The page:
Interestingly, a poll from January of this year showed that Canadians want the Green Party leader in debates.

- - -

NDP urged 2004 deal, ex-Green leader says

From the Toronto Star article by Susan Delacourt:


OTTAWA–Former Green party leader Jim Harris says NDP Leader Jack Layton sought a deal with him before the 2004 federal election, so he's baffled why New Democrats are suddenly saying that it's wrong for the Greens and Liberals to co-operate in the next campaign.

"Methinks they doth protest too much," Harris said in an interview yesterday, describing a meeting he held at a College St. café in Toronto with Layton before the 2004 campaign.

But according to Harris, Layton asked for the Greens not to run candidates in 2004 and to endorse the NDP instead. A 2004 newspaper story makes mention of the meeting and includes confirmation from an NDP strategist that Layton was looking for the Greens to back his party.

Layton, however, recalled yesterday that it was Harris looking for the NDP's support. "He asked for the meeting," Layton said, noting that Harris brought a list of demands, one of which was a request for the NDP not to run candidates against Greens.

That's not how Harris remembers things. He said he had gone to Layton to ask for his backing in getting into the televised leaders' debates during a future election campaign. Layton replied that Greens would need to do something for the NDP in return for their support. According to Harris, the question was something like: "Why don't you just not run any candidates and endorse the NDP and me?"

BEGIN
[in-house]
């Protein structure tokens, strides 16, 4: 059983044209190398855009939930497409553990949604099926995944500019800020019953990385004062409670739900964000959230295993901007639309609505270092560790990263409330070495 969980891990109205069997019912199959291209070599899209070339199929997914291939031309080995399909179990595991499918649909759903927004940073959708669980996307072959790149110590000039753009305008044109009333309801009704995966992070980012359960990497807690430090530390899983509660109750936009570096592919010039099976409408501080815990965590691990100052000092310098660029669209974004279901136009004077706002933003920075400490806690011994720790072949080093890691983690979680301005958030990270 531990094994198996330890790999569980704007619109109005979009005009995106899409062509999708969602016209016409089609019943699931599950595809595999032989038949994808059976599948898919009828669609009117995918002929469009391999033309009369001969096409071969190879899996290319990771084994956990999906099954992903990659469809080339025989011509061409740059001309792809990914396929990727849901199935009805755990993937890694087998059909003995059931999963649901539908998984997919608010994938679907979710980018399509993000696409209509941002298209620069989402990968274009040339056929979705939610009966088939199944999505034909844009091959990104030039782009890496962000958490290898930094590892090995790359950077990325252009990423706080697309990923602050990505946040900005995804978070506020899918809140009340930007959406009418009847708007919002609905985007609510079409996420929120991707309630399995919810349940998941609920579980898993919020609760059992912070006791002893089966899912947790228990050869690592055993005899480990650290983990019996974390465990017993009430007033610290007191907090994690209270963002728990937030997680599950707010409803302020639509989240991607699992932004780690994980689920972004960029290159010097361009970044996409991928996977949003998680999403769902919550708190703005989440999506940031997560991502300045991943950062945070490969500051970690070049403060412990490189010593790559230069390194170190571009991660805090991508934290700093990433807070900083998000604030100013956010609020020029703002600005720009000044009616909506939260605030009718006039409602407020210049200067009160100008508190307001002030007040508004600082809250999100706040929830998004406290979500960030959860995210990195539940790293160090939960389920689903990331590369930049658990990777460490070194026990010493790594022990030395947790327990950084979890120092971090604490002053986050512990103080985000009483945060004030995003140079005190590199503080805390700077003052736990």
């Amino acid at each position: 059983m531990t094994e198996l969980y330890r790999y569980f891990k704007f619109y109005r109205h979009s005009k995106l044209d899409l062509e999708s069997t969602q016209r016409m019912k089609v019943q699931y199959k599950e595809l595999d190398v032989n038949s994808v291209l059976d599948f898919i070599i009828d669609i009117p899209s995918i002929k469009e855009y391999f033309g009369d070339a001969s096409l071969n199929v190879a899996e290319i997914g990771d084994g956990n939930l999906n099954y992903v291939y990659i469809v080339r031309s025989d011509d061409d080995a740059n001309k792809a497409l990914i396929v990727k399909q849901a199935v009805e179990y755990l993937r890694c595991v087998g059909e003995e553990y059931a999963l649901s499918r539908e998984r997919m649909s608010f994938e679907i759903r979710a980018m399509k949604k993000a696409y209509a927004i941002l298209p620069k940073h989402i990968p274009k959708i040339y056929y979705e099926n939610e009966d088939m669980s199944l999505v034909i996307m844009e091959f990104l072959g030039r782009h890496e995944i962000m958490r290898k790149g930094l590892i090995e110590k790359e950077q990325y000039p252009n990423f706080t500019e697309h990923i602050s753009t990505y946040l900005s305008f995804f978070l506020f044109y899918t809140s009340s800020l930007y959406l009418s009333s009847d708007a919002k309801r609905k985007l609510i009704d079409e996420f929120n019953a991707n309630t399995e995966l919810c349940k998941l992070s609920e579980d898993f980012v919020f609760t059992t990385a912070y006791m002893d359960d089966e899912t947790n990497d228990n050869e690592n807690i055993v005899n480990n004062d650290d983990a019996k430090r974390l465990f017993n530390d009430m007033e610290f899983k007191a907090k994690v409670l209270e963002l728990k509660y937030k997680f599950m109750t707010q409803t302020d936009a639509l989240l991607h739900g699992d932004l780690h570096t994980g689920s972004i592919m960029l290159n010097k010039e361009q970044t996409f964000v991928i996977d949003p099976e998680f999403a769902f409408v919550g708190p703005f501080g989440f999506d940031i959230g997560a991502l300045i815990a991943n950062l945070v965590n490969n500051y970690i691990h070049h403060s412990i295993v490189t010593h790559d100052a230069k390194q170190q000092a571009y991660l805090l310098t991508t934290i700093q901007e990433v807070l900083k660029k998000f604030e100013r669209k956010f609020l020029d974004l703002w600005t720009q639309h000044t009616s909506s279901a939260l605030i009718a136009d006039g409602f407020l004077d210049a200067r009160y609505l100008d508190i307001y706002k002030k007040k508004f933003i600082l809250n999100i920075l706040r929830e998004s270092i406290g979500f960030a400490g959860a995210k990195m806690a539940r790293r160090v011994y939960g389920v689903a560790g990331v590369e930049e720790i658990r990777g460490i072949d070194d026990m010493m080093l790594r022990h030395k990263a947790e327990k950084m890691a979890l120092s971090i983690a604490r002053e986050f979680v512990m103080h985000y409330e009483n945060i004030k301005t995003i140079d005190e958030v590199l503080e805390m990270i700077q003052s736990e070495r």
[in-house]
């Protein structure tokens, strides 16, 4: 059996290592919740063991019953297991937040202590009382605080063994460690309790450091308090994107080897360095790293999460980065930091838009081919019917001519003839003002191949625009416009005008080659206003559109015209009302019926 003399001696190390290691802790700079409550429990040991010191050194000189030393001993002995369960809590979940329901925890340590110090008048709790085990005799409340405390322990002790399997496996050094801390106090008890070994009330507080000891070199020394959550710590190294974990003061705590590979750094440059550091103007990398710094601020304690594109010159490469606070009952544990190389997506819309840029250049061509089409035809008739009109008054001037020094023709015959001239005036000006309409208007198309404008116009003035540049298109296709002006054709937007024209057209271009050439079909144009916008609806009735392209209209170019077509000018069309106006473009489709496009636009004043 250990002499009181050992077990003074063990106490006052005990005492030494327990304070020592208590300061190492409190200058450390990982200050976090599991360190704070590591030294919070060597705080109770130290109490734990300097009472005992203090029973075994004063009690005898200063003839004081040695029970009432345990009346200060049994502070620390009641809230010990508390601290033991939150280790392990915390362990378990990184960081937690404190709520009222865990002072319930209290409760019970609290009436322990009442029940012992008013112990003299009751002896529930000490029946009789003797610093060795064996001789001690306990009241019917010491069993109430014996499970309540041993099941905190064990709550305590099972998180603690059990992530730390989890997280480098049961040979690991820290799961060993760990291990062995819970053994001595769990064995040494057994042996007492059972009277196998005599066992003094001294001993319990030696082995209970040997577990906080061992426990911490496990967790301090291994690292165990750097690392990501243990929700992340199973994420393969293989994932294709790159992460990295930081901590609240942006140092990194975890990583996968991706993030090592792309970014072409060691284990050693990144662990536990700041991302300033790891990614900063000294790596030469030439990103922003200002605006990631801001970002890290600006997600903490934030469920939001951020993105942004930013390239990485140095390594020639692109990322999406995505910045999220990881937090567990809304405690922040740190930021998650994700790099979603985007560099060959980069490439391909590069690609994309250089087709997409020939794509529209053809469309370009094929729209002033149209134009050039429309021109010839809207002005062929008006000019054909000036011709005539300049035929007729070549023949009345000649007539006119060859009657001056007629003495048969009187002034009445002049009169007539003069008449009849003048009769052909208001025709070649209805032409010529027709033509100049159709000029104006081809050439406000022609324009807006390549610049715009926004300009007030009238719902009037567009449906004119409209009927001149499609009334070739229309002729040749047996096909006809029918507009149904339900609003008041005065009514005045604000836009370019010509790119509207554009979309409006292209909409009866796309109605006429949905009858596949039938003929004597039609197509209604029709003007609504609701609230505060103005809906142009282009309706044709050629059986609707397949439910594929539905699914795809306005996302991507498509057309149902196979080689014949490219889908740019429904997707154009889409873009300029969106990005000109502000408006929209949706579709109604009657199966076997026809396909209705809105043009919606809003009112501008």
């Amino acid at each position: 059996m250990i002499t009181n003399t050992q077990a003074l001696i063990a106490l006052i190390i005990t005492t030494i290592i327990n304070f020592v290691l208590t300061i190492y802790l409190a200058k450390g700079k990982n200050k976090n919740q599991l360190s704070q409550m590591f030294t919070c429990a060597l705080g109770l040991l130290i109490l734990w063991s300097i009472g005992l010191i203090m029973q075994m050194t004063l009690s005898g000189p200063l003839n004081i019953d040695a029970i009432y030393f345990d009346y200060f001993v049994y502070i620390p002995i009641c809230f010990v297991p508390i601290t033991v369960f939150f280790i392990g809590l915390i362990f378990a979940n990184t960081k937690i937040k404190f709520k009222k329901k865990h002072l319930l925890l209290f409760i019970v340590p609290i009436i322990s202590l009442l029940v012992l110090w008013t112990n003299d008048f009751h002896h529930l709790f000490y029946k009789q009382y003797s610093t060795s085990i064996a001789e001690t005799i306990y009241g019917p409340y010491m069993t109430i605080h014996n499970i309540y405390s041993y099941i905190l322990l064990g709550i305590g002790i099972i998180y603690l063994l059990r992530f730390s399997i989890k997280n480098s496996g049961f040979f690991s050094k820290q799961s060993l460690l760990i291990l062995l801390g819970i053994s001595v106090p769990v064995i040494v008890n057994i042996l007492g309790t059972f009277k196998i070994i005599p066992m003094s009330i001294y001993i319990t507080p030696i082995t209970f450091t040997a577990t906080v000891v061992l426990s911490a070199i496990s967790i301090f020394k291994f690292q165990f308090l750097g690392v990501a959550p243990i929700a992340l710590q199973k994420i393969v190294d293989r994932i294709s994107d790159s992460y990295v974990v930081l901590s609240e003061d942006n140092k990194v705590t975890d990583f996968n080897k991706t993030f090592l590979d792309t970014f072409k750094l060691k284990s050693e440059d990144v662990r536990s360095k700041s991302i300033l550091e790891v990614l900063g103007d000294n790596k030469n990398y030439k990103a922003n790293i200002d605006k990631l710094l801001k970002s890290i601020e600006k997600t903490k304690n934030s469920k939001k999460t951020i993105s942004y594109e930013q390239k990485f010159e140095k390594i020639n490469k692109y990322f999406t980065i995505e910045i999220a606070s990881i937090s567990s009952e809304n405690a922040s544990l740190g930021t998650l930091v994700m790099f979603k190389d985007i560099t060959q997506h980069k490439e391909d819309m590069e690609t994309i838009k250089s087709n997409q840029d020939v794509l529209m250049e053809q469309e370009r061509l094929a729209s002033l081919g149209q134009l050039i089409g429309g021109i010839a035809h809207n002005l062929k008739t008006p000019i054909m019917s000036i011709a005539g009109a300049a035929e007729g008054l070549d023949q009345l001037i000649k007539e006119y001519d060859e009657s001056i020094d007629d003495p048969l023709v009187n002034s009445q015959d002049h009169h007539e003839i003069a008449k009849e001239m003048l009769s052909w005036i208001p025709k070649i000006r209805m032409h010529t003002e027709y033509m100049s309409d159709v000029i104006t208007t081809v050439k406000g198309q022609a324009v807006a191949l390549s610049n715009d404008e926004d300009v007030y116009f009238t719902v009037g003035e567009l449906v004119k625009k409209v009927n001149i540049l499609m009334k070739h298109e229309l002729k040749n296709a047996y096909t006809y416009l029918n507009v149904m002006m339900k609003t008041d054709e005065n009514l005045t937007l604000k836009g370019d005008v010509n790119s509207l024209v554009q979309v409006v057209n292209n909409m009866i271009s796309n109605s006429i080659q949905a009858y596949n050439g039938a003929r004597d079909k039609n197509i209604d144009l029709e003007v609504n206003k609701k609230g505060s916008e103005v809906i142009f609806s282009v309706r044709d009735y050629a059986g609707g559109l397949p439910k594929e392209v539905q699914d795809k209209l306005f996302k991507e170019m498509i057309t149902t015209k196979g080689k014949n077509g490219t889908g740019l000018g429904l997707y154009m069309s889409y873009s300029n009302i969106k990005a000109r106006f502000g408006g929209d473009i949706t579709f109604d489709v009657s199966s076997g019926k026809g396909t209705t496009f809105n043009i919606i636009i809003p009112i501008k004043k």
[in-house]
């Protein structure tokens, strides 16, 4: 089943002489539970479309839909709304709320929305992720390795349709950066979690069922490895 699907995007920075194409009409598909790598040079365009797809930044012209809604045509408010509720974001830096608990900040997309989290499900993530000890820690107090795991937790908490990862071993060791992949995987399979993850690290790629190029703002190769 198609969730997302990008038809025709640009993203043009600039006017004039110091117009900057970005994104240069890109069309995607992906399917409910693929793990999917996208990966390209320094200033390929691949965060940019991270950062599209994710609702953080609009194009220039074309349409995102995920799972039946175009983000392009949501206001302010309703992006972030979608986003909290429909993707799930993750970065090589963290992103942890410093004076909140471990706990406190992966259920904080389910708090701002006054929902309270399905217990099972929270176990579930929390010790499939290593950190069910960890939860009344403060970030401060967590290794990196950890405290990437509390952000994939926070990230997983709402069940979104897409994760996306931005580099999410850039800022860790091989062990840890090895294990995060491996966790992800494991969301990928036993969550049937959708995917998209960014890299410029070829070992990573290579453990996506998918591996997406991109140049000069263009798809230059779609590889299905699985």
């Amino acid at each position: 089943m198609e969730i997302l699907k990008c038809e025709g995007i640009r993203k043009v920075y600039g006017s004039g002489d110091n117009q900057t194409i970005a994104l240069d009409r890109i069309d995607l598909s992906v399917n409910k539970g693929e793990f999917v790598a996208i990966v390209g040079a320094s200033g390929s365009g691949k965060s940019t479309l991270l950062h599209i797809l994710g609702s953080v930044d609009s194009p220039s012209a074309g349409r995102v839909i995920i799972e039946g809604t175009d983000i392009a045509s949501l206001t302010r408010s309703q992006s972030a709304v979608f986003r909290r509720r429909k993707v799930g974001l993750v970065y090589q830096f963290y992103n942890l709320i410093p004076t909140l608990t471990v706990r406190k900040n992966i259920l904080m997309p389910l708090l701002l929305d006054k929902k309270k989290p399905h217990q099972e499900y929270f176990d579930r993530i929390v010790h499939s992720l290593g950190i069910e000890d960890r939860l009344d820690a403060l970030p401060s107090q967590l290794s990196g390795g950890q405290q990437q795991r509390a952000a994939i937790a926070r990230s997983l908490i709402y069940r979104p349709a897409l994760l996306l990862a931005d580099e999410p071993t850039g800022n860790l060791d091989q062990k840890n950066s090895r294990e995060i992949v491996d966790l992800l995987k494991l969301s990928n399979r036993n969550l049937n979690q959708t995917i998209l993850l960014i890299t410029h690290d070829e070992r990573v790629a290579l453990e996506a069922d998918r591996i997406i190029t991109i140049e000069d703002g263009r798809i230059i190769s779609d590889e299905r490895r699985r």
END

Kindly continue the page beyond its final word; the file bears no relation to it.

Harris said he couldn't see what the Green party would get out of that proposal.

Sometimes I'm left baffled and exhausted from trying to figure out whether the old-line political parties are being honest or just playing chess games. Our country still desperately needs transparency and accountability in our government, and I expect that electing Green MPs will help make this happen.

The Greens, under heavy fire, have to be careful and continue to respond to attacks with a pro-green message, rather than an 'anti-other' counter attack. Non-violence is one of the key values of the Green Party, and that includes non-violent communication.

20 comments:

Anonymous said...

The Greens, under heavy fire, have to be careful and continue to respond to attacks with a pro-green message, rather than an 'anti-other' counter attack. Non-violence is one of the key values of the Green Party, and that includes non-violent communication.

Do you mean, like, gratuitously calling someone a liar in a formal GP press release?

Cameron W said...

Yes, that is what I mean.

I do not like the tone of the recent press release that I believe you are referring to. It's important to point out when Harper is spreading disinformation about the Green Party, and it's important for Greens to stand up for themselves and not be pushed around by those with power and influence, and it's equally important to do these things without resorting to 'gratuitously calling someone a liar'.